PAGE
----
Clients’ Security Fund Frequently Asked Questions
What is the Clients’ Security Fund?
What losses are covered?
What losses are not covered?
How much can I recover?
Who should apply to the fund?
How long do I have to file a claim?
How is a claim processed?
How long does it take?
What will I be required to do?
Do I also need to file a grievance?
Do I need to pursue an alternative source?
What if I have more questions?
The Clients’ Security Fund was created to help reimburse you for money you may have lost because of misappropriation by your attorney and is funded solely by a portion of the annual membership fees of each member of The Florida Bar.
The Fund is discretionary. This means the Fund does not have to pay your claim. Your claim can be denied, even if it is one of the types of losses covered.
The loss must have occurred during an attorney/client relationship or while the attorney was providing services customary to the practice of law. Fees paid to an attorney for legal services may be reimbursed only after it is determined that no useful services were provided.
The Clients’ Security Fund does not reimburse for losses as a result of negligence or malpractice on the part of the attorney. Business or investment relationships between you and the attorney are also not covered. The reimbursable loss is limited to the actual amount taken by the attorney and does not include damages, expenses incurred, lost interest, etc. caused by the attorney taking or mishandling your funds or property.
Losses as a result of family relationships, partnerships or other associations may be denied. Normally, claims by governmental agencies, publicly owned corporations, institutional lenders, insurance companies and subrogees are not considered.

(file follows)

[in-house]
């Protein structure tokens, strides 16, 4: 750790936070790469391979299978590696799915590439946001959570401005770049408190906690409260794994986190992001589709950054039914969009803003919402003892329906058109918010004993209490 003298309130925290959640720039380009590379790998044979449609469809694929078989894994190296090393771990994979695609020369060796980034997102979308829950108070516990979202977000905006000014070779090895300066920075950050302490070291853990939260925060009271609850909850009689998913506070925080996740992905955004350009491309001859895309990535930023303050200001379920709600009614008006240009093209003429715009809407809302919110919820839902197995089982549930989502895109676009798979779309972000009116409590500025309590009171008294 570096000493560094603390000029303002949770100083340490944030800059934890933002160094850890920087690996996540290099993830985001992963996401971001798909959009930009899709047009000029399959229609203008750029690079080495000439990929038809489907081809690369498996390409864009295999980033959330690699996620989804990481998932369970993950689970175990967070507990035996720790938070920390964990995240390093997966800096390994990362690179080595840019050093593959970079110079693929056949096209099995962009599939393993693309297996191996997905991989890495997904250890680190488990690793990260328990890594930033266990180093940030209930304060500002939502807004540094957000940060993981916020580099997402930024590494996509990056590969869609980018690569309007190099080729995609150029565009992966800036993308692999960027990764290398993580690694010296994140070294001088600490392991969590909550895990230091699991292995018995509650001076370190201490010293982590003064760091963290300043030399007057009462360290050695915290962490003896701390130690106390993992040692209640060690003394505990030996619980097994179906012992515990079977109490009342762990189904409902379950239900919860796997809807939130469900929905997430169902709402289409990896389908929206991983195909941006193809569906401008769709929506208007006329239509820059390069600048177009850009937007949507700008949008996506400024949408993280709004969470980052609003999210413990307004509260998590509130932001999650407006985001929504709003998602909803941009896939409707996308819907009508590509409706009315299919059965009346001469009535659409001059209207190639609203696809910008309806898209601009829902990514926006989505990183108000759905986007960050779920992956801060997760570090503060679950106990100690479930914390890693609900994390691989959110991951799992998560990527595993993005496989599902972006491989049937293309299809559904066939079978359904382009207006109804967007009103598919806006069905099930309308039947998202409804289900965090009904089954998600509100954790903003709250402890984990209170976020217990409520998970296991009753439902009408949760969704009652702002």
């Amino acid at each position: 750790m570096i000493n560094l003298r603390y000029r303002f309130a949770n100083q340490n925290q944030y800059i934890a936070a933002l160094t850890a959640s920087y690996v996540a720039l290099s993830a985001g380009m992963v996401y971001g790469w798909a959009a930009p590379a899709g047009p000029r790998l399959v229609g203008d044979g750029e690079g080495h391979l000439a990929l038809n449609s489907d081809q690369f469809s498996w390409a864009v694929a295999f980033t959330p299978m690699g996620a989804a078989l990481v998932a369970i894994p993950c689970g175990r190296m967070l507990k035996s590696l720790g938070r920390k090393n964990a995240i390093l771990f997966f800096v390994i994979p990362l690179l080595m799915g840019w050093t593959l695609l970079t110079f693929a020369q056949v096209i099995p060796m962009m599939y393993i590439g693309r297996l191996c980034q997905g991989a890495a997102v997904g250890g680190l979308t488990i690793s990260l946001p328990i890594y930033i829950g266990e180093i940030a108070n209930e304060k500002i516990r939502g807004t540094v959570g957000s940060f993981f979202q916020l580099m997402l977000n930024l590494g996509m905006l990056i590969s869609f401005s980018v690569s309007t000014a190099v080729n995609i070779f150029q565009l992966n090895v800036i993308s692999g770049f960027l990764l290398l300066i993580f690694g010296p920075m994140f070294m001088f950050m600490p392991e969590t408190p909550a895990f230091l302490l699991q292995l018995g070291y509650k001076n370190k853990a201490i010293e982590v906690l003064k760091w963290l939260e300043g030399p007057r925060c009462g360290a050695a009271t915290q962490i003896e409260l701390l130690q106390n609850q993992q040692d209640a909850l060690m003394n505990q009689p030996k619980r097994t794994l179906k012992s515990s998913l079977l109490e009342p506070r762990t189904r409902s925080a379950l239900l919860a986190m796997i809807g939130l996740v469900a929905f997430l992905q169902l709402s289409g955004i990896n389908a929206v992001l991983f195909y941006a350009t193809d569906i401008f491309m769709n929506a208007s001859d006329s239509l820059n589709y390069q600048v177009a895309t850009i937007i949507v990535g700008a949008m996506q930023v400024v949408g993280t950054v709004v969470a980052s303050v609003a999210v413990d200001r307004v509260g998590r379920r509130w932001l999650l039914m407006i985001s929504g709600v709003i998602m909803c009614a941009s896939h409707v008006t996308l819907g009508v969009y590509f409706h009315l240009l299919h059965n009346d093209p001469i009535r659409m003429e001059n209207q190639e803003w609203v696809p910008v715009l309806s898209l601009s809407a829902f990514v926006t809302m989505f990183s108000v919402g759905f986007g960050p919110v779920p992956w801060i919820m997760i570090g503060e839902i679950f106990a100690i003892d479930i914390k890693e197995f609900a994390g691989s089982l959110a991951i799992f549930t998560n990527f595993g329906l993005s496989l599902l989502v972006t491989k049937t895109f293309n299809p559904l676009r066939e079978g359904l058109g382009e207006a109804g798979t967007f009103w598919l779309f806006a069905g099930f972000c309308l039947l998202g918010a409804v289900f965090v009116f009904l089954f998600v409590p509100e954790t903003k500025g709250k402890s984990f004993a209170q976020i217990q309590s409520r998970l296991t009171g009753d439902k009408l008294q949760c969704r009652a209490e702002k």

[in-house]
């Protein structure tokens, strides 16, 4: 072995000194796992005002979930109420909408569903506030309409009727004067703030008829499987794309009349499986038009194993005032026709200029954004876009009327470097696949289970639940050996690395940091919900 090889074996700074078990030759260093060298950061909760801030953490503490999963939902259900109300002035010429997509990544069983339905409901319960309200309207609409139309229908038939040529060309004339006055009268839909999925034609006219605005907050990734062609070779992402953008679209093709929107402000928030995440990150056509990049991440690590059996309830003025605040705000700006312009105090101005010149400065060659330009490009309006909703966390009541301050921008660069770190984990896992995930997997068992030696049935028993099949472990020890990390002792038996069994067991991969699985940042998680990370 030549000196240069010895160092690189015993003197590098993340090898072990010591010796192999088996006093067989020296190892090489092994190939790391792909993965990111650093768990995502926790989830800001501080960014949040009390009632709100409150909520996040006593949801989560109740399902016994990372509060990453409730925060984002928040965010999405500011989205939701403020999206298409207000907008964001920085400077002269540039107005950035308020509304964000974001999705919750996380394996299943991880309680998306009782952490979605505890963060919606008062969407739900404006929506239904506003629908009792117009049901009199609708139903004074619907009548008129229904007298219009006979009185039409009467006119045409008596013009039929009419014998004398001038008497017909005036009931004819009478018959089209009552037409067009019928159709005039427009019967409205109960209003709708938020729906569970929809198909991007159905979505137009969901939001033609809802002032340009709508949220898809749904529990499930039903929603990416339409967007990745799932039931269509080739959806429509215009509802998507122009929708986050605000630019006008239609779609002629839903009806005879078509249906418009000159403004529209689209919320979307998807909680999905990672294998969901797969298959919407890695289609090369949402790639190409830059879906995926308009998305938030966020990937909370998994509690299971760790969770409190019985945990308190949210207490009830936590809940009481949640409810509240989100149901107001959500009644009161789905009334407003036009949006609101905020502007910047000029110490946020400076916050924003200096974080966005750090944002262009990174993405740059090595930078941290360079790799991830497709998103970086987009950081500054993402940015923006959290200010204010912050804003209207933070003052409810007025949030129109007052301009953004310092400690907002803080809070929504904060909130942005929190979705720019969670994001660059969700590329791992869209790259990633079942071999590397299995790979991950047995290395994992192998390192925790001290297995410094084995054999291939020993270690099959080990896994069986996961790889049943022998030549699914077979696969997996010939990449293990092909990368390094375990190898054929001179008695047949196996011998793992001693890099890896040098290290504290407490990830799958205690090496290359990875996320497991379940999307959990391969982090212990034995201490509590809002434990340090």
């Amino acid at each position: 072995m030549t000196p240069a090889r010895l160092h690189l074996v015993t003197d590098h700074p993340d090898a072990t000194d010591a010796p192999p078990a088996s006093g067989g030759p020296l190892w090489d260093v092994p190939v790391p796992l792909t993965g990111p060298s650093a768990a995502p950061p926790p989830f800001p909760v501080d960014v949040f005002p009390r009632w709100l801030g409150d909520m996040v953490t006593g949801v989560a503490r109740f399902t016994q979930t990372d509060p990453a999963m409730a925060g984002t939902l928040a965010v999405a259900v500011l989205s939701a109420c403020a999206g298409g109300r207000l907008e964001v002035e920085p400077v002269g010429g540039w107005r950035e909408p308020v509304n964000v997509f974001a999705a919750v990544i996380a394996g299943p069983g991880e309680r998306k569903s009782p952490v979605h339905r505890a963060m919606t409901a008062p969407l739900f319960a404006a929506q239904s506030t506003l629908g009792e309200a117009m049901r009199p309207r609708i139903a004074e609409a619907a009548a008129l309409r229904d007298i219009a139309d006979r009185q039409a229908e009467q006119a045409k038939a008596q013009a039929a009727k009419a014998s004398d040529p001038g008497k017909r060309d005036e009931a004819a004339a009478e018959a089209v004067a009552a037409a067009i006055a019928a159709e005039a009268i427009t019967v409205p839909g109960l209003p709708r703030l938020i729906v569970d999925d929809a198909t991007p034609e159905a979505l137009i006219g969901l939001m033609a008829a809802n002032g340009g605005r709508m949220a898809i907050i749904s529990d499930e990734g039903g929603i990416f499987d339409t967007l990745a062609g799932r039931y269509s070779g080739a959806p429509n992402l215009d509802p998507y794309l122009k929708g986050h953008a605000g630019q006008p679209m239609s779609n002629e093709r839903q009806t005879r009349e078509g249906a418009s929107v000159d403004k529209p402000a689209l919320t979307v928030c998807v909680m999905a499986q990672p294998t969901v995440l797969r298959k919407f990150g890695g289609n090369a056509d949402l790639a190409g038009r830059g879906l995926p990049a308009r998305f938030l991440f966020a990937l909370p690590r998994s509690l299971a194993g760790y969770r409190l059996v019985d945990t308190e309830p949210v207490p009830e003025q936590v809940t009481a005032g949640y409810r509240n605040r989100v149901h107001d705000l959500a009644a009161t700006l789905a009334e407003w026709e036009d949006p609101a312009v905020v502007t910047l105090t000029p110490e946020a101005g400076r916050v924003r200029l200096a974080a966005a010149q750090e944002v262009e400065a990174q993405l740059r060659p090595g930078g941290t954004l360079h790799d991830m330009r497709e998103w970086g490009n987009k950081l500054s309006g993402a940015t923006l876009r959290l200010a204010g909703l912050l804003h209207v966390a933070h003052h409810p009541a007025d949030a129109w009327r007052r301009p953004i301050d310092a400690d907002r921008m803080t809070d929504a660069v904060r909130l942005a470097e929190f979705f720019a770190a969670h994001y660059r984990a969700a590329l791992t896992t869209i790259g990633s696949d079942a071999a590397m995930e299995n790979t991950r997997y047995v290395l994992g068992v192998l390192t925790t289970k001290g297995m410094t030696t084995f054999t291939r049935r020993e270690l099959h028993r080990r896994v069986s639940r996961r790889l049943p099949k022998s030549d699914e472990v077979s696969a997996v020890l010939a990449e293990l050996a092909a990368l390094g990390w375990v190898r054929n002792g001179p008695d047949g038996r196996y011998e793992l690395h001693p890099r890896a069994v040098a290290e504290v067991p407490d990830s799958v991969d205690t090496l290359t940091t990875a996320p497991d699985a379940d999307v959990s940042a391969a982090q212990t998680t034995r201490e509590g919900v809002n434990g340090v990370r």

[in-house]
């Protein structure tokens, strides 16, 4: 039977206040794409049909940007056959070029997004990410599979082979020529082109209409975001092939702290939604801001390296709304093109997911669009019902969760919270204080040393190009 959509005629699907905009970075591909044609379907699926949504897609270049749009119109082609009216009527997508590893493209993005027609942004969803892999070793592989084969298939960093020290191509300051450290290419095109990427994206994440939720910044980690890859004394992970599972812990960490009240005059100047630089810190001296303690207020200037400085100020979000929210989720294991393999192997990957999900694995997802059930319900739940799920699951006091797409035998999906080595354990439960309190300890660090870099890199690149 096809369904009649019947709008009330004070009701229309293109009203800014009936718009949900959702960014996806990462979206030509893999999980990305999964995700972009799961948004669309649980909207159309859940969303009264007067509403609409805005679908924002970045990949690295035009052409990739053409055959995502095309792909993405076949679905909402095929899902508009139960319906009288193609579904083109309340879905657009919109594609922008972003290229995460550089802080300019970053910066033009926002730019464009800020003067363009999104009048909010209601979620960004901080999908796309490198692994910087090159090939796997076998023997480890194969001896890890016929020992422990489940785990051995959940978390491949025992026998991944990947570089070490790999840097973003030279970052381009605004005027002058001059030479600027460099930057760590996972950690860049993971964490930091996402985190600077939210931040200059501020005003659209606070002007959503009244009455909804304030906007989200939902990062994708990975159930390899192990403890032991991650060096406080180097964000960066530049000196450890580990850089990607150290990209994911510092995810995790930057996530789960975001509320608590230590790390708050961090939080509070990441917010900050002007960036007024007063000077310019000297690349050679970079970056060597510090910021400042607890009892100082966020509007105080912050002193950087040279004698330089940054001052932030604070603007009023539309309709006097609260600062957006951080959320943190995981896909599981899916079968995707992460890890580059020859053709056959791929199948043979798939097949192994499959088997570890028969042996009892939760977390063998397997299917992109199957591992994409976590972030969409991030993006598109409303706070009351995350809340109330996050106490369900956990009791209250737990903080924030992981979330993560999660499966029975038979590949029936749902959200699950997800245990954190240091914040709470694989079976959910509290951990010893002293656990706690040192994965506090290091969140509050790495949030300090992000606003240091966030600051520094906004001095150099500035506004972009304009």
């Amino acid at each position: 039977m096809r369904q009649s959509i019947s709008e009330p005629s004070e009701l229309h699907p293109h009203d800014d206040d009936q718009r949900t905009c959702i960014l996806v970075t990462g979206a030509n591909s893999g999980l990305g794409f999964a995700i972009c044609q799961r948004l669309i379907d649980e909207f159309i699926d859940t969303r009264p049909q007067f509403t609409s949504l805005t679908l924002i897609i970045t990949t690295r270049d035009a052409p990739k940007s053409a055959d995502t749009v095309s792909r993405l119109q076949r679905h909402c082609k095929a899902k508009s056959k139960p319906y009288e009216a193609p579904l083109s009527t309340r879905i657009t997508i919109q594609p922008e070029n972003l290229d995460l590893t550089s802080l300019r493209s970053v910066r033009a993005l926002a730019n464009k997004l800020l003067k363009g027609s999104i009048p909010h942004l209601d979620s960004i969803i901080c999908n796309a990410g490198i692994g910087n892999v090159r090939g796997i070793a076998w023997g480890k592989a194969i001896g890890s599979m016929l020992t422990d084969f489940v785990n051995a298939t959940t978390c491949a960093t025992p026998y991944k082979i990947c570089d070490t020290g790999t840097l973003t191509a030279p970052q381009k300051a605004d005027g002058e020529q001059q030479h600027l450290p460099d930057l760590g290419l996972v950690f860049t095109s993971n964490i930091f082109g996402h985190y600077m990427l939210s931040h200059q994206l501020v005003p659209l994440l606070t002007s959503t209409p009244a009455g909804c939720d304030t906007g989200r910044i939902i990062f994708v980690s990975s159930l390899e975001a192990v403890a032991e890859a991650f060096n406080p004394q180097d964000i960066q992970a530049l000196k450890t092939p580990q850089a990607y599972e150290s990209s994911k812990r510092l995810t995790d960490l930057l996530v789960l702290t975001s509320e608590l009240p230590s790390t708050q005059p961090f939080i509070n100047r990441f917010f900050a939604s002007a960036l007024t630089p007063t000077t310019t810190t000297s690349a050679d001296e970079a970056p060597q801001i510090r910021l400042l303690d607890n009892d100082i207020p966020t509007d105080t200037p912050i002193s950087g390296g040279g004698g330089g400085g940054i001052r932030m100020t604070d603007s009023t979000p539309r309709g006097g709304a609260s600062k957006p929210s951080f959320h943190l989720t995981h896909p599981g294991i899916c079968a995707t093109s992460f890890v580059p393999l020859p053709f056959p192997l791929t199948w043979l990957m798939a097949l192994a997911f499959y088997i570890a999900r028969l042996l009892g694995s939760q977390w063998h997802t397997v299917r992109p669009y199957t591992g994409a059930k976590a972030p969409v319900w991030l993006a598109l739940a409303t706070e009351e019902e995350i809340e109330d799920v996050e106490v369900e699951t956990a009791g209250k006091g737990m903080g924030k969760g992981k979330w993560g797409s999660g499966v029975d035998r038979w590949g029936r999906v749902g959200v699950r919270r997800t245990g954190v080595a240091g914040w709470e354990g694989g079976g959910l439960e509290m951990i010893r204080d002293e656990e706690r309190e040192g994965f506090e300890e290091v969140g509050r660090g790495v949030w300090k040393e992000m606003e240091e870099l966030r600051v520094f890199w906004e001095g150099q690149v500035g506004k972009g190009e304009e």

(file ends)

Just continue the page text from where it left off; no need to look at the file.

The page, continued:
If you paid your attorney fees and they did not provide any useful services, you may be reimbursed the amount of the fees you paid, up to $5,000. Approved fee claims are paid throughout the year as they are approved.
If your attorney misappropriated your money, you may recover the amount of misappropriated funds, up to $250,000. These type of claim payments are held until the end of each fiscal year. If the funds exist to pay all approved claims in full, you will receive payment for 100% of your approved loss amount. If there are not enough funds available to pay all approved claims in full, payments are made on a pro rata (partial) basis.
Approved misappropriation payments are made once per year after the Florida Bar’s fiscal year closes. The Bar’s fiscal years start on July 1st and end June 30th. Payments are generally mailed in September for claims that were approved by the Board before June 30th.
If you have paid fees to your attorney and no useful services were provided or if the attorney misappropriated your money or property, you may file a claim with the Fund.
If the claim is made on behalf of an estate or trust, the proper party to file is the personal representative of the estate or trustee of the trust.